Our long, pandemic-inspired videoconference moment comes with several benefits, including the comfort of having to live and dress the part from the waist-up only (in my case, wearing basketball shorts and house shoes below the reach of the webcam), to how it has encouraged us to get creative in our approaches to sharing our work.

In March 2021, I was able to deliver a research seminar at the University of Chicago—to an audience full of frighteningly smart people with large reputations—without the risk of being screamed at or having a tomato thrown at me.

The freedom of the videoconference emboldened me to try different things. For this seminar, I dedicated precious time to telling the audience about predictions and ideas that I was wrong about. Not about my broken NCAA bracket, but about the many ways that my early assumptions and predictions about the Covid-19 pandemic were incorrect. By doing this, I was hoping to give myself an intellectual challenge (to say something smart about being wrong), as well as mask my insecurity, impostor syndrome, and fear of talking to an audience of extremely smart people. This strategy is more than a little bit pretentious: By dissecting a wrong idea in front of everyone, I would signal how awesome I truly was.

The self-serving aspects of the approach were not, however, the only motivations for admitting I was wrong. Over the last year I’ve been frustrated with the scientific community’s general reluctance to openly discuss when and why we’re wrong, and specifically, in our study and prognostications of the pandemic. Our unwillingness to highlight what we were wrong about was a missed opportunity to teach the public about the scientific process, to put its necessary ups and downs on fuller display.

Our aversion to discussing our wrongness has had dire consequences: We (perhaps unintentionally) oversold our confidence in concepts that were still underdeveloped, alienated many who had legitimate questions, and (ironically) fanned the flames of misinformation and disinformation. For example, quacks have generated mashup-edits of prominent scientists saying one thing about Covid-19 in June 2020, a different thing in August, and something else in November. In response, we mostly offered the same flabbergasted response: “C’mon. That is wrong, and that isn’t how science works.” But our responses are missing something: We might be part of the problem.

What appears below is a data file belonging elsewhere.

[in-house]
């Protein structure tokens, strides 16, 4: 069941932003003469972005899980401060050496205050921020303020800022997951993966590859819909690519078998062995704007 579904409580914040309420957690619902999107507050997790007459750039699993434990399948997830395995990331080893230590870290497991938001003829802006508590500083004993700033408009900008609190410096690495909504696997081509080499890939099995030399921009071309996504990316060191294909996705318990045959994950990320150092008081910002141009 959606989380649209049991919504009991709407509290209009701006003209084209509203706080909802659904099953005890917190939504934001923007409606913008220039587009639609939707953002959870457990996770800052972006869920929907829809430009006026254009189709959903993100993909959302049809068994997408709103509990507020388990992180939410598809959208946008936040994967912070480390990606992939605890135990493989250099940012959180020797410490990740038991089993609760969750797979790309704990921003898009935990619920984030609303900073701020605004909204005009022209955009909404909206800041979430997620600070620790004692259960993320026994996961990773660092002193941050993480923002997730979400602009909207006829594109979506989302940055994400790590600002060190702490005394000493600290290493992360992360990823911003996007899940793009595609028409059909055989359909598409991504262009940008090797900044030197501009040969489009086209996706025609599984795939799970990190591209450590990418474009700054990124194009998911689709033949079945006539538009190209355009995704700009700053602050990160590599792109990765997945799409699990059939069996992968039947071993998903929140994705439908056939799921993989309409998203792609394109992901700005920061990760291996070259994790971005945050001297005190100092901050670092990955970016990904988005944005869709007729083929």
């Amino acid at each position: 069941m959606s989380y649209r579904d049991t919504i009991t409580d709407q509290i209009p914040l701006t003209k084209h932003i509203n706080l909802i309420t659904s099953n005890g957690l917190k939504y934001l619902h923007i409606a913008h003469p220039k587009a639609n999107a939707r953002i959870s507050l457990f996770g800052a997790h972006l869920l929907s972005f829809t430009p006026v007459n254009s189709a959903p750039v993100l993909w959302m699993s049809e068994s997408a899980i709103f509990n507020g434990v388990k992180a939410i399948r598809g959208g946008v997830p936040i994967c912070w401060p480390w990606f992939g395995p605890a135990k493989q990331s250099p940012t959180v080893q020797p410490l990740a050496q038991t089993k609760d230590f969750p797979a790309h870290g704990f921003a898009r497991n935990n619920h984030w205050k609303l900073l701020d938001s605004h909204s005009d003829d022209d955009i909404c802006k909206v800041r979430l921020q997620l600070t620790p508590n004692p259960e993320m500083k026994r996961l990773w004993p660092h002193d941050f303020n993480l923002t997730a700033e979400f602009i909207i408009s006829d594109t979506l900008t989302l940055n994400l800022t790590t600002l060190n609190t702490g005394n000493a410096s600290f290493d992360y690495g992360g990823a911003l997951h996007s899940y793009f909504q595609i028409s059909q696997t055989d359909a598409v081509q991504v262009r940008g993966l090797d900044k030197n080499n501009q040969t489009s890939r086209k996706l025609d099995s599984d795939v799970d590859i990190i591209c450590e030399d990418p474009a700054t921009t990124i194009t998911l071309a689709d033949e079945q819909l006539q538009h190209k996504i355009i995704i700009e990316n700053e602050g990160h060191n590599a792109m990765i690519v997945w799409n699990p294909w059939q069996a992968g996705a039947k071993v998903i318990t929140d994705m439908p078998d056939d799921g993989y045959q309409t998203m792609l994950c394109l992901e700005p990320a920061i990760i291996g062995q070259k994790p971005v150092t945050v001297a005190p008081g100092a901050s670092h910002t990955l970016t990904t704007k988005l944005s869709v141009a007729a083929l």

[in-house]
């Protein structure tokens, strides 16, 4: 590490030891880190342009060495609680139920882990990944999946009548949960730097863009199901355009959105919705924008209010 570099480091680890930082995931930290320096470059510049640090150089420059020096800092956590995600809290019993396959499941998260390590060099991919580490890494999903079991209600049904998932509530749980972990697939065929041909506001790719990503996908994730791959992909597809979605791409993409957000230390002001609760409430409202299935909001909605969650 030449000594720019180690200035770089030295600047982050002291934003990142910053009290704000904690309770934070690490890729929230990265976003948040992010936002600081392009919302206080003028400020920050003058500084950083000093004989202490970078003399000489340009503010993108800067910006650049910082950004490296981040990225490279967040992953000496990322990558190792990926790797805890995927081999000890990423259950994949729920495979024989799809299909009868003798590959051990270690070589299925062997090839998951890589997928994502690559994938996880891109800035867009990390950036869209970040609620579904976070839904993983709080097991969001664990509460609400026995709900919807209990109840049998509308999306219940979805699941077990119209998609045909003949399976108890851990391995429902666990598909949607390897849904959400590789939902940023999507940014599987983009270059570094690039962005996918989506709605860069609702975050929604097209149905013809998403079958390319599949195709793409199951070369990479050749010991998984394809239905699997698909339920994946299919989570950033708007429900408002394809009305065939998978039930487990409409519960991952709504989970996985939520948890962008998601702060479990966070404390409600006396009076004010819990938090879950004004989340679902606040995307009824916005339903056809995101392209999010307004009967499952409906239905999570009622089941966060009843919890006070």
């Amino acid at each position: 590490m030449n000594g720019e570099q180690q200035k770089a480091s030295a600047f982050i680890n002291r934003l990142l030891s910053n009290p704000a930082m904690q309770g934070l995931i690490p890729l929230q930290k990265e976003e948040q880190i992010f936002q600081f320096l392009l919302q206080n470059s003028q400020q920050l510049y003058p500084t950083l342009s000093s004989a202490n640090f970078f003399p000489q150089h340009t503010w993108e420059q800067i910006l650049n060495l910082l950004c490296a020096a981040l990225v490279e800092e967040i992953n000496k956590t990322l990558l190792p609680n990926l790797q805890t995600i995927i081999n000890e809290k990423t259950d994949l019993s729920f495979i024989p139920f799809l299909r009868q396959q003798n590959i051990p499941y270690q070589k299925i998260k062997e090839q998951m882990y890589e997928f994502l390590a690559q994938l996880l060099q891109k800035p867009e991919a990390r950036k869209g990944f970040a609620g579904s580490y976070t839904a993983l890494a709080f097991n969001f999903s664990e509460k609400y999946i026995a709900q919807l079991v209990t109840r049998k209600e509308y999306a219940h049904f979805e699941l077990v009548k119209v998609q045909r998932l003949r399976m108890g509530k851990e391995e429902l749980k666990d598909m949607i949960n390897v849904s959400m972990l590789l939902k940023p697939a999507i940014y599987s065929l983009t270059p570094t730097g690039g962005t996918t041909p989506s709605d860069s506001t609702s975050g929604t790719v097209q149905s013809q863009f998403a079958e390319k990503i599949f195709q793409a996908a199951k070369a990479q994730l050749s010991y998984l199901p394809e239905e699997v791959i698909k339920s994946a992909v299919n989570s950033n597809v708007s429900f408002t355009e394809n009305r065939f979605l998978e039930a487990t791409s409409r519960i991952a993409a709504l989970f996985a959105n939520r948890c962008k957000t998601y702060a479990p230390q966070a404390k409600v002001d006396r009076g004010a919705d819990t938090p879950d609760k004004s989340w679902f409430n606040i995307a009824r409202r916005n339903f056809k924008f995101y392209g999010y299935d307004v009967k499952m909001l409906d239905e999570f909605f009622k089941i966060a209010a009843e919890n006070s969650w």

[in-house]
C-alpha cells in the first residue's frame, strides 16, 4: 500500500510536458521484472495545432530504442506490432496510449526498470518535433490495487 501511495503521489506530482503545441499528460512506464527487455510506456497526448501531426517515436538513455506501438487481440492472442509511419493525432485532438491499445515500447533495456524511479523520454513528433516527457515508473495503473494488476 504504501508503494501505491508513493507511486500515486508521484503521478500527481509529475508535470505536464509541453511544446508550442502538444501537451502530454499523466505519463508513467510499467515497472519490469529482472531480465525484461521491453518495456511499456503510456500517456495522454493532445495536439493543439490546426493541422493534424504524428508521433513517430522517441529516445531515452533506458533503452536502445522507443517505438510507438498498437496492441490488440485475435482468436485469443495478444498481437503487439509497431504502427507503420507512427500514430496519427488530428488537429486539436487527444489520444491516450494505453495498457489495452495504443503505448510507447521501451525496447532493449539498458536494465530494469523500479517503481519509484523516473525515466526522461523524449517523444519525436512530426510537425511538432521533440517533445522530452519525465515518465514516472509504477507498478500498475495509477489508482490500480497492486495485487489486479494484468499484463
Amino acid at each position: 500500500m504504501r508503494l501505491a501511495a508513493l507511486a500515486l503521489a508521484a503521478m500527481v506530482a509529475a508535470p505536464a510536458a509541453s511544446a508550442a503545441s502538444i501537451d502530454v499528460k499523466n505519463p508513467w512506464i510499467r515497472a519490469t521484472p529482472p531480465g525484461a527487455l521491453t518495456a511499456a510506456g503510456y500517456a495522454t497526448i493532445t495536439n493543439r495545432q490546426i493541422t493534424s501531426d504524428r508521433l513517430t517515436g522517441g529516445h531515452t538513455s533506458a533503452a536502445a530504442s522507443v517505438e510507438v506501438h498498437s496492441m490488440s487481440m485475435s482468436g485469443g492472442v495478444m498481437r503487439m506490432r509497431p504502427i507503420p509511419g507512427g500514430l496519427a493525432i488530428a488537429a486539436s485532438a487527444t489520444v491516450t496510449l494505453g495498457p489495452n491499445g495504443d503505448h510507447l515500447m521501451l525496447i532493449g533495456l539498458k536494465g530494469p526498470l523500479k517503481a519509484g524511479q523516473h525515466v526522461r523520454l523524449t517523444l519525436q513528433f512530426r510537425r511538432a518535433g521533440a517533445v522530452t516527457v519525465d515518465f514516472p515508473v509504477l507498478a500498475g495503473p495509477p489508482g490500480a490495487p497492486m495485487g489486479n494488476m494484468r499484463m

What underlies scientists’ inability to cop to mistakes, flubs, or poor predictions?

It would be easy to pin it on the notoriously large egos of scientists. And while egos fuel many problems in science, I suspect that the real reasons for our Covid-19 stubbornness are more complicated.

From the beginning of the pandemic, misinformation and disinformation were not mere nuisances, but defining forces in the global response. And their most influential authors were not only renegade “doctors” with YouTube channels, but government officials directly responsible for the pandemic policy.

At the very least, bad information stymied or derailed public conversation about the science of Covid. The truth is more grim: The doubt that was inspired by bad faith actors drove formal public health policies (or non-policies). Skepticism and science denial had stakes far greater than the winner of a Twitter spat. Simple unknowns were weaponized, and many Covid lies were actively orchestrated and propagated in order to sow doubt about the way that science works, sometimes for political gain.

In the face of this, the scientific community’s reluctance to come clean about uncertainties and missteps are not only understandable, but even appropriate: There is a time and place to have abstract debates about the true meaning of “efficacy,” and a time to act on the information that we have in service of the public good. The pandemic, and the millions of lives (globally) that we lost in its wake, qualify as a large enough emergency that one can forgive a little chest-thumping bravado: We’re scientists, we’ve spent decades studying this stuff, and your bullshit is harming people. We, experts and the informed citizen-science public, might know that science is a process that cannot exist without accumulating new data and discarding old ideas. But much of the public is unaware of how this process actually works. Our “trust me, I’m a scientist” appeals can be misguided.